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I'd like to look more into the Fermi Paradox for research purposes and possibly submit it as an academic paper.

The Fermi Paradox is a theory proposed by a scientist that has some very interesting and factual points based on our current knowledge of space and technology advancements.

My only concerns are the entire theory is based on speculation while it's not possible to disprove it's also not possible to prove.

Is it acceptable to research from one stand point either against or for the theory. Or is it better to approach it from a non bias stand point and show the evidence and the possible counter evidence?

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    Notions that are both highly accessible and consequential enough to be interesting to a significant fraction of the population (like the Fermi "Paradox") generally have a lot of history. Many, many people have weighed in on the subject over the decades, so you have a lot of research to do before you are in a position to say that your thoughts are new (or even a new approach to an old answer). – dmckee Jul 18 '15 at 23:06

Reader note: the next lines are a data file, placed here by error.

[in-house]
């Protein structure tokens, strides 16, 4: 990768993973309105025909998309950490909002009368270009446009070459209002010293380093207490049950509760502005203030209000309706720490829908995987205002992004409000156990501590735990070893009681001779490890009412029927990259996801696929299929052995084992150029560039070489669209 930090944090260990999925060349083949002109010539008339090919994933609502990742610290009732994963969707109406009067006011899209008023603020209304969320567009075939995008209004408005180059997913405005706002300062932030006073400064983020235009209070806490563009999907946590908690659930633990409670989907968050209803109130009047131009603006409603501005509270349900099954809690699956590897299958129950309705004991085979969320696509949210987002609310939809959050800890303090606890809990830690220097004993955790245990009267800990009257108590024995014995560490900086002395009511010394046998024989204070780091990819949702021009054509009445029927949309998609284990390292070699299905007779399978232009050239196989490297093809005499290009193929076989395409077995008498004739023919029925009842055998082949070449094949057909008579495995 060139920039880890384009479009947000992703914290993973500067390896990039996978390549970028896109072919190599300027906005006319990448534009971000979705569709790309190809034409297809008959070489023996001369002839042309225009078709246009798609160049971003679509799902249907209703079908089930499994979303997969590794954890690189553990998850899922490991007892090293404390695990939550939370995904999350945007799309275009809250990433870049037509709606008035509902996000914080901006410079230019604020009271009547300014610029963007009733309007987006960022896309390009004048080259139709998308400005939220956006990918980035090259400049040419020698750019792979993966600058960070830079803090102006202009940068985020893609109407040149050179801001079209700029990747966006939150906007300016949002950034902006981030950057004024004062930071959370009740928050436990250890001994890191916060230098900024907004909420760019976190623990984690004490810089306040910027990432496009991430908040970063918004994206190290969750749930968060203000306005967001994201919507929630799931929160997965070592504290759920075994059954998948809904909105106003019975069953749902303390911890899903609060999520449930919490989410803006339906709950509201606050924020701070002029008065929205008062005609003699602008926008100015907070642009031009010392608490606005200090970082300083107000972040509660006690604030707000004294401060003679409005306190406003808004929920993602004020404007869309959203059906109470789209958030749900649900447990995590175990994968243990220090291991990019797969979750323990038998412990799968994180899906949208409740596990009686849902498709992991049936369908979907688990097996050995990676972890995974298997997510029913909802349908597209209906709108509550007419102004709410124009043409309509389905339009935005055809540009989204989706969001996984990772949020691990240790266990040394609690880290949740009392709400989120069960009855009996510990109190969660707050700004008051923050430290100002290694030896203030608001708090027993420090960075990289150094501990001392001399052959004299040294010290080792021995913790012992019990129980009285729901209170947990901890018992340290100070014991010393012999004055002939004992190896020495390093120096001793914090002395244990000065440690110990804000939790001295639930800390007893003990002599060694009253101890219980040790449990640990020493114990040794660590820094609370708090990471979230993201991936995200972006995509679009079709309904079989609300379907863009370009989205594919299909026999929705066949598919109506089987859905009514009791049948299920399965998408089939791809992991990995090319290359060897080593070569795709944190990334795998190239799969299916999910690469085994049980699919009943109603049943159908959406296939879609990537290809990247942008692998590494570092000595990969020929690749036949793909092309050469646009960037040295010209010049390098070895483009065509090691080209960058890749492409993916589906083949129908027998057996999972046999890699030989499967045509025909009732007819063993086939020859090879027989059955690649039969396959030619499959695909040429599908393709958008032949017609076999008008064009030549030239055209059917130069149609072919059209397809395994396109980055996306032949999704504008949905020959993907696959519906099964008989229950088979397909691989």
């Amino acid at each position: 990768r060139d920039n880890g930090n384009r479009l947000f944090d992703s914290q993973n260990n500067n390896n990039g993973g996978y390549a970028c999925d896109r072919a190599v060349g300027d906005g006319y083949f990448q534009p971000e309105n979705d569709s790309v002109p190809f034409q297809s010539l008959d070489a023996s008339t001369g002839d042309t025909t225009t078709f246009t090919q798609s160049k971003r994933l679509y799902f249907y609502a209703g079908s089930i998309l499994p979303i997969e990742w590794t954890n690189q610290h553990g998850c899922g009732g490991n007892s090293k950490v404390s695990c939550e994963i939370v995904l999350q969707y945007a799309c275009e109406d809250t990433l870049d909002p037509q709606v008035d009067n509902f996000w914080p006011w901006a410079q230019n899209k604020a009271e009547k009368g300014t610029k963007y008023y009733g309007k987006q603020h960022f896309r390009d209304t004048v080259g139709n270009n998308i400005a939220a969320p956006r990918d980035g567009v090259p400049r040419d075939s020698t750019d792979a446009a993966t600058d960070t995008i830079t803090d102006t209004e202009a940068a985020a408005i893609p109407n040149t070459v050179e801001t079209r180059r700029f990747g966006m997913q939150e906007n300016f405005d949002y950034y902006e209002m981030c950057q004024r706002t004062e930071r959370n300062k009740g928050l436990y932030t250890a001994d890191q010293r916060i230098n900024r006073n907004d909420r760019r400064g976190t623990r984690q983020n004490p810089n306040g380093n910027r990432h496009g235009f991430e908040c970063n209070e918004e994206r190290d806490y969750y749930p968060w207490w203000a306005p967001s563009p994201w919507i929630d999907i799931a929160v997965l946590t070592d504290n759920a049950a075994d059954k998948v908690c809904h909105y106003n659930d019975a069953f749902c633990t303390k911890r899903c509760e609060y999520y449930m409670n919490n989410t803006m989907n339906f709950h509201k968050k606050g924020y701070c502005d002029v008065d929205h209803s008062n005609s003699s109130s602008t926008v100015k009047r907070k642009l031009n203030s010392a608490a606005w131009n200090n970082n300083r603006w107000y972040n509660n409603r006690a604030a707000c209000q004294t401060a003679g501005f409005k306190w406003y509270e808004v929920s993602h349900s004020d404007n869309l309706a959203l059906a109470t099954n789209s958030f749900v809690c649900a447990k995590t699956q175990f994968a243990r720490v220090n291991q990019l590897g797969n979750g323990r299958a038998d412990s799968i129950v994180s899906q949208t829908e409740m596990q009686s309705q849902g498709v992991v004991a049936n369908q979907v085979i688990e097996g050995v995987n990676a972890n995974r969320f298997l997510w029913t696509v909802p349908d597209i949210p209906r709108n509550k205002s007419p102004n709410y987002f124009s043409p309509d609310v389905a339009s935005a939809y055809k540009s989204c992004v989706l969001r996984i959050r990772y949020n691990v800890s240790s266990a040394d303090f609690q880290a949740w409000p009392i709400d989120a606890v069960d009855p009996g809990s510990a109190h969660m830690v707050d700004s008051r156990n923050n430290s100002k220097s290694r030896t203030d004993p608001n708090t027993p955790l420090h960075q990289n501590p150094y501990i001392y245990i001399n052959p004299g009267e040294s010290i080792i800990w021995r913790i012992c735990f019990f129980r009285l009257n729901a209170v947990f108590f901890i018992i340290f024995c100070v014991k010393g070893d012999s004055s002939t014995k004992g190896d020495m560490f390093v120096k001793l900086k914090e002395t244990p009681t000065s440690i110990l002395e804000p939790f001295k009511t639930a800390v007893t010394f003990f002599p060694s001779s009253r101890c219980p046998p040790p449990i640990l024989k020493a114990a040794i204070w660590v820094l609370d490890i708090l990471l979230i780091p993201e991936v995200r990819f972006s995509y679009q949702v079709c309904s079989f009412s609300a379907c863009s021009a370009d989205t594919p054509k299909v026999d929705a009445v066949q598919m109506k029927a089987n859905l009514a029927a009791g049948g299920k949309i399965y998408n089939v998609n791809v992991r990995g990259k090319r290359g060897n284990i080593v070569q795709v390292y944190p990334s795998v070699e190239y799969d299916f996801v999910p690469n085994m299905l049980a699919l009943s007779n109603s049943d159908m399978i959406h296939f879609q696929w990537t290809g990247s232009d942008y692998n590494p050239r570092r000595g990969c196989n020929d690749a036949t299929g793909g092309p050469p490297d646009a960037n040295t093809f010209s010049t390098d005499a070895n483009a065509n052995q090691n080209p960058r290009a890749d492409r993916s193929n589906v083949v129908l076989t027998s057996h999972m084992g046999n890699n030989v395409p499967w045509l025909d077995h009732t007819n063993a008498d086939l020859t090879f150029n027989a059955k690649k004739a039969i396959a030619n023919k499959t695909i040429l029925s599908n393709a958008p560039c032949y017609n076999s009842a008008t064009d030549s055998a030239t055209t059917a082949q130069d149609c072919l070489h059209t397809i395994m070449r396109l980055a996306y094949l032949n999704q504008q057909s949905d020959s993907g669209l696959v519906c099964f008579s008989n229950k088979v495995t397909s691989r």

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Lots of interesting things in science are not proven, so I don't think there's any special privilege for unproven theories vs. other types of subject. The real question is this: what do you have to contribute to the intellectual discussion? It doesn't really matter whether you start from a perspective of aiming to prove, aiming to disprove, or just aiming to clarify (in fact, you might well change your perspective multiple times during your investigations). What really matters is that you will need to gather novel evidence that advances the state of knowledge with regards to the subject.

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